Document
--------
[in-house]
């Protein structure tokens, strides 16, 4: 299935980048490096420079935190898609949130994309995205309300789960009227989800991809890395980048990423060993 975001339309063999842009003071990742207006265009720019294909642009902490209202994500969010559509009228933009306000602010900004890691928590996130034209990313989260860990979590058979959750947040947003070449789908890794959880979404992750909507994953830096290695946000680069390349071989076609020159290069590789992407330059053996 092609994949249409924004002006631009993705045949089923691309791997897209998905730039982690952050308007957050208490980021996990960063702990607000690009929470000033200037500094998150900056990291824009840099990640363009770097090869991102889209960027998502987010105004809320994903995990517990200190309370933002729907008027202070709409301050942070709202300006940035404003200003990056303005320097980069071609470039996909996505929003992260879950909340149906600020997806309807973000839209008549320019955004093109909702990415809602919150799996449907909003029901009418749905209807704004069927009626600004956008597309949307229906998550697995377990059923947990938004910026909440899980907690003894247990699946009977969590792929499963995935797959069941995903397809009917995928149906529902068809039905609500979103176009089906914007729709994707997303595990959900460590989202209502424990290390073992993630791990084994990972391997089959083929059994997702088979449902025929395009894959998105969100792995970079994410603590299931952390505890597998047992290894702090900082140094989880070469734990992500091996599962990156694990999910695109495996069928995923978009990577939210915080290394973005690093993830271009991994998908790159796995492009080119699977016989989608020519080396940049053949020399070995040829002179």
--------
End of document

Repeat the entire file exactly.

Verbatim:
[in-house]
């Protein structure tokens, strides 16, 4: 299935980048490096420079935190898609949130994309995205309300789960009227989800991809890395980048990423060993 975001339309063999842009003071990742207006265009720019294909642009902490209202994500969010559509009228933009306000602010900004890691928590996130034209990313989260860990979590058979959750947040947003070449789908890794959880979404992750909507994953830096290695946000680069390349071989076609020159290069590789992407330059053996 092609994949249409924004002006631009993705045949089923691309791997897209998905730039982690952050308007957050208490980021996990960063702990607000690009929470000033200037500094998150900056990291824009840099990640363009770097090869991102889209960027998502987010105004809320994903995990517990200190309370933002729907008027202070709409301050942070709202300006940035404003200003990056303005320097980069071609470039996909996505929003992260879950909340149906600020997806309807973000839209008549320019955004093109909702990415809602919150799996449907909003029901009418749905209807704004069927009626600004956008597309949307229906998550697995377990059923947990938004910026909440899980907690003894247990699946009977969590792929499963995935797959069941995903397809009917995928149906529902068809039905609500979103176009089906914007729709994707997303595990959900460590989202209502424990290390073992993630791990084994990972391997089959083929059994997702088979449902025929395009894959998105969100792995970079994410603590299931952390505890597998047992290894702090900082140094989880070469734990992500091996599962990156694990999910695109495996069928995923978009990577939210915080290394973005690093993830271009991994998908790159796995492009080119699977016989989608020519080396940049053949020399070995040829002179």